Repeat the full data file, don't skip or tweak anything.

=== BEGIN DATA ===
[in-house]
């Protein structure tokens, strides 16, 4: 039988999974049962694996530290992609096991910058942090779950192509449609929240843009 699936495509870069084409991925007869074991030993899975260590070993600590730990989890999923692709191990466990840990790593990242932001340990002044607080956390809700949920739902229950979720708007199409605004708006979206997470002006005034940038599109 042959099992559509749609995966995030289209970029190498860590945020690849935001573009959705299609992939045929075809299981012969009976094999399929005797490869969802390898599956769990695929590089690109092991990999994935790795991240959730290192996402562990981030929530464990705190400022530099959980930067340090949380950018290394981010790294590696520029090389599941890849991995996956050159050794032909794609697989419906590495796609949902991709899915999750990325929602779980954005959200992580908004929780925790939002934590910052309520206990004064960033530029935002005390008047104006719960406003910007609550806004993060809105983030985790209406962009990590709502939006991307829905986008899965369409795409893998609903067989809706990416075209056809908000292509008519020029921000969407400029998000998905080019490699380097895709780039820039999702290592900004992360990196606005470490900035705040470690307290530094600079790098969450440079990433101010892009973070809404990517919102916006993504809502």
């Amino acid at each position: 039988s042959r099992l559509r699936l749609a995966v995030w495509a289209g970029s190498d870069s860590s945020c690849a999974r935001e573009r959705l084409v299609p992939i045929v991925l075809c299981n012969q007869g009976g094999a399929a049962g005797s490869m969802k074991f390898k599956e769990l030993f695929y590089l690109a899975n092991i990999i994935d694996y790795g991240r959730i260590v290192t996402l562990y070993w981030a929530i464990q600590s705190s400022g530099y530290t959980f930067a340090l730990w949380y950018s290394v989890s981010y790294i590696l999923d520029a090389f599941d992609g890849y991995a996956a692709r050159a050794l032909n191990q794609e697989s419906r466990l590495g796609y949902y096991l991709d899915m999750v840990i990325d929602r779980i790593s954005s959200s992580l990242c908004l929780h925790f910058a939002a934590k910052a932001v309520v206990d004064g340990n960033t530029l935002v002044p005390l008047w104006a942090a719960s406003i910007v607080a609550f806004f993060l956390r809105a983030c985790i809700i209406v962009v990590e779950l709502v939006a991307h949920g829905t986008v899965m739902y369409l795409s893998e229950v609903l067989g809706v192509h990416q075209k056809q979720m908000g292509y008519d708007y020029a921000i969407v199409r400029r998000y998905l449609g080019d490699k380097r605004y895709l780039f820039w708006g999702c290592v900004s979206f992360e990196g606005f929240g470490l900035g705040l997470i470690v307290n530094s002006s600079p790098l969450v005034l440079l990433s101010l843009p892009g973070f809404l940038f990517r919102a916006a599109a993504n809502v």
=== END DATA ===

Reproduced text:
[in-house]
């Protein structure tokens, strides 16, 4: 039988999974049962694996530290992609096991910058942090779950192509449609929240843009 699936495509870069084409991925007869074991030993899975260590070993600590730990989890999923692709191990466990840990790593990242932001340990002044607080956390809700949920739902229950979720708007199409605004708006979206997470002006005034940038599109 042959099992559509749609995966995030289209970029190498860590945020690849935001573009959705299609992939045929075809299981012969009976094999399929005797490869969802390898599956769990695929590089690109092991990999994935790795991240959730290192996402562990981030929530464990705190400022530099959980930067340090949380950018290394981010790294590696520029090389599941890849991995996956050159050794032909794609697989419906590495796609949902991709899915999750990325929602779980954005959200992580908004929780925790939002934590910052309520206990004064960033530029935002005390008047104006719960406003910007609550806004993060809105983030985790209406962009990590709502939006991307829905986008899965369409795409893998609903067989809706990416075209056809908000292509008519020029921000969407400029998000998905080019490699380097895709780039820039999702290592900004992360990196606005470490900035705040470690307290530094600079790098969450440079990433101010892009973070809404990517919102916006993504809502």
């Amino acid at each position: 039988s042959r099992l559509r699936l749609a995966v995030w495509a289209g970029s190498d870069s860590s945020c690849a999974r935001e573009r959705l084409v299609p992939i045929v991925l075809c299981n012969q007869g009976g094999a399929a049962g005797s490869m969802k074991f390898k599956e769990l030993f695929y590089l690109a899975n092991i990999i994935d694996y790795g991240r959730i260590v290192t996402l562990y070993w981030a929530i464990q600590s705190s400022g530099y530290t959980f930067a340090l730990w949380y950018s290394v989890s981010y790294i590696l999923d520029a090389f599941d992609g890849y991995a996956a692709r050159a050794l032909n191990q794609e697989s419906r466990l590495g796609y949902y096991l991709d899915m999750v840990i990325d929602r779980i790593s954005s959200s992580l990242c908004l929780h925790f910058a939002a934590k910052a932001v309520v206990d004064g340990n960033t530029l935002v002044p005390l008047w104006a942090a719960s406003i910007v607080a609550f806004f993060l956390r809105a983030c985790i809700i209406v962009v990590e779950l709502v939006a991307h949920g829905t986008v899965m739902y369409l795409s893998e229950v609903l067989g809706v192509h990416q075209k056809q979720m908000g292509y008519d708007y020029a921000i969407v199409r400029r998000y998905l449609g080019d490699k380097r605004y895709l780039f820039w708006g999702c290592v900004s979206f992360e990196g606005f929240g470490l900035g705040l997470i470690v307290n530094s002006s600079p790098l969450v005034l440079l990433s101010l843009p892009g973070f809404l940038f990517r919102a916006a599109a993504n809502v």